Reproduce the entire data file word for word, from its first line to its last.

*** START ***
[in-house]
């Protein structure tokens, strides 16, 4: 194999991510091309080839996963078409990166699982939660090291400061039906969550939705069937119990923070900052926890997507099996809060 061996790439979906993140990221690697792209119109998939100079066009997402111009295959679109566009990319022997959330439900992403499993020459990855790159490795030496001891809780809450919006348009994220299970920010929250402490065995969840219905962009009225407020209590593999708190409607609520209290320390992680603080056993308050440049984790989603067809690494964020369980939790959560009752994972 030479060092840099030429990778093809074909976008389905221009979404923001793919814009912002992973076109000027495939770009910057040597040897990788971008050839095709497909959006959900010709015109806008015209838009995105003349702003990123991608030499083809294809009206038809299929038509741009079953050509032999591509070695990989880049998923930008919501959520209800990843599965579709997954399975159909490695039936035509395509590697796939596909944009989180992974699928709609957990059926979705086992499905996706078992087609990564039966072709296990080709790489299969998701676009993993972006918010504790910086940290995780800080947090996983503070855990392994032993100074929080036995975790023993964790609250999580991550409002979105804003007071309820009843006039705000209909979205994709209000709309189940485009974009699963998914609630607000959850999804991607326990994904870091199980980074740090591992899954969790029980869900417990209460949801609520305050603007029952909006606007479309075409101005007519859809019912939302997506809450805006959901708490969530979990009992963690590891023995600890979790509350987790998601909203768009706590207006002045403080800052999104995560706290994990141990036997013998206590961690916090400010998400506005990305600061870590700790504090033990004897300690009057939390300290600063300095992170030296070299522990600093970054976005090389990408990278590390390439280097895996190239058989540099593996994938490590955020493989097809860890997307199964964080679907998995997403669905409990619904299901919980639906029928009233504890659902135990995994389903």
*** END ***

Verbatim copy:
[in-house]
């Protein structure tokens, strides 16, 4: 194999991510091309080839996963078409990166699982939660090291400061039906969550939705069937119990923070900052926890997507099996809060 061996790439979906993140990221690697792209119109998939100079066009997402111009295959679109566009990319022997959330439900992403499993020459990855790159490795030496001891809780809450919006348009994220299970920010929250402490065995969840219905962009009225407020209590593999708190409607609520209290320390992680603080056993308050440049984790989603067809690494964020369980939790959560009752994972 030479060092840099030429990778093809074909976008389905221009979404923001793919814009912002992973076109000027495939770009910057040597040897990788971008050839095709497909959006959900010709015109806008015209838009995105003349702003990123991608030499083809294809009206038809299929038509741009079953050509032999591509070695990989880049998923930008919501959520209800990843599965579709997954399975159909490695039936035509395509590697796939596909944009989180992974699928709609957990059926979705086992499905996706078992087609990564039966072709296990080709790489299969998701676009993993972006918010504790910086940290995780800080947090996983503070855990392994032993100074929080036995975790023993964790609250999580991550409002979105804003007071309820009843006039705000209909979205994709209000709309189940485009974009699963998914609630607000959850999804991607326990994904870091199980980074740090591992899954969790029980869900417990209460949801609520305050603007029952909006606007479309075409101005007519859809019912939302997506809450805006959901708490969530979990009992963690590891023995600890979790509350987790998601909203768009706590207006002045403080800052999104995560706290994990141990036997013998206590961690916090400010998400506005990305600061870590700790504090033990004897300690009057939390300290600063300095992170030296070299522990600093970054976005090389990408990278590390390439280097895996190239058989540099593996994938490590955020493989097809860890997307199964964080679907998995997403669905409990619904299901919980639906029928009233504890659902135990995994389903």